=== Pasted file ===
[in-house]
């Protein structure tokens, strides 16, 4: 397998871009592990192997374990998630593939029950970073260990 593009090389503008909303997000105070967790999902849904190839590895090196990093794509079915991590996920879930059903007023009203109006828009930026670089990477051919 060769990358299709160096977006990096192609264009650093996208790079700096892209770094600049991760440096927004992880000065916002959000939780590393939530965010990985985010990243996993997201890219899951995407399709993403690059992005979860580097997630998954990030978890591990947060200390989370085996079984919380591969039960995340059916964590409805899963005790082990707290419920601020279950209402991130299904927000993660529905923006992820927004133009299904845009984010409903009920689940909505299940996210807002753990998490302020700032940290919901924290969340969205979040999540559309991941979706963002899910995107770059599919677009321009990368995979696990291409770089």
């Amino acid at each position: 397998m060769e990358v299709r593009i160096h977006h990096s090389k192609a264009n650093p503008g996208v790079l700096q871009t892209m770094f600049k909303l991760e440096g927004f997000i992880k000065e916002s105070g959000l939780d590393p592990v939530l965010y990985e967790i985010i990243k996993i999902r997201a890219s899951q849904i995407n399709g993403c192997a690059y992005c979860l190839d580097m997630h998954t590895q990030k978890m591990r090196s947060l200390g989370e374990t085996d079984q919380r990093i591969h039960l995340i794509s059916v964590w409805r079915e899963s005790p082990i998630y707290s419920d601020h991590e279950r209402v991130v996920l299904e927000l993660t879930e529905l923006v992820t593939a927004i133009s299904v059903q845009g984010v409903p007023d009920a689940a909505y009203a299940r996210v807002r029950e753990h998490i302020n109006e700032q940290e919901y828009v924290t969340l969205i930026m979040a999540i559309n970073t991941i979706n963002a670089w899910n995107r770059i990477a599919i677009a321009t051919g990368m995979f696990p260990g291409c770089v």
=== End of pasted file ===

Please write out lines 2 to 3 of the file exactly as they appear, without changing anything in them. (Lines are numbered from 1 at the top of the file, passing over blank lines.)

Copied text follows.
């Protein structure tokens, strides 16, 4: 397998871009592990192997374990998630593939029950970073260990 593009090389503008909303997000105070967790999902849904190839590895090196990093794509079915991590996920879930059903007023009203109006828009930026670089990477051919 060769990358299709160096977006990096192609264009650093996208790079700096892209770094600049991760440096927004992880000065916002959000939780590393939530965010990985985010990243996993997201890219899951995407399709993403690059992005979860580097997630998954990030978890591990947060200390989370085996079984919380591969039960995340059916964590409805899963005790082990707290419920601020279950209402991130299904927000993660529905923006992820927004133009299904845009984010409903009920689940909505299940996210807002753990998490302020700032940290919901924290969340969205979040999540559309991941979706963002899910995107770059599919677009321009990368995979696990291409770089």
């Amino acid at each position: 397998m060769e990358v299709r593009i160096h977006h990096s090389k192609a264009n650093p503008g996208v790079l700096q871009t892209m770094f600049k909303l991760e440096g927004f997000i992880k000065e916002s105070g959000l939780d590393p592990v939530l965010y990985e967790i985010i990243k996993i999902r997201a890219s899951q849904i995407n399709g993403c192997a690059y992005c979860l190839d580097m997630h998954t590895q990030k978890m591990r090196s947060l200390g989370e374990t085996d079984q919380r990093i591969h039960l995340i794509s059916v964590w409805r079915e899963s005790p082990i998630y707290s419920d601020h991590e279950r209402v991130v996920l299904e927000l993660t879930e529905l923006v992820t593939a927004i133009s299904v059903q845009g984010v409903p007023d009920a689940a909505y009203a299940r996210v807002r029950e753990h998490i302020n109006e700032q940290e919901y828009v924290t969340l969205i930026m979040a999540i559309n970073t991941i979706n963002a670089w899910n995107r770059i990477a599919i677009a321009t051919g990368m995979f696990p260990g291409c770089v």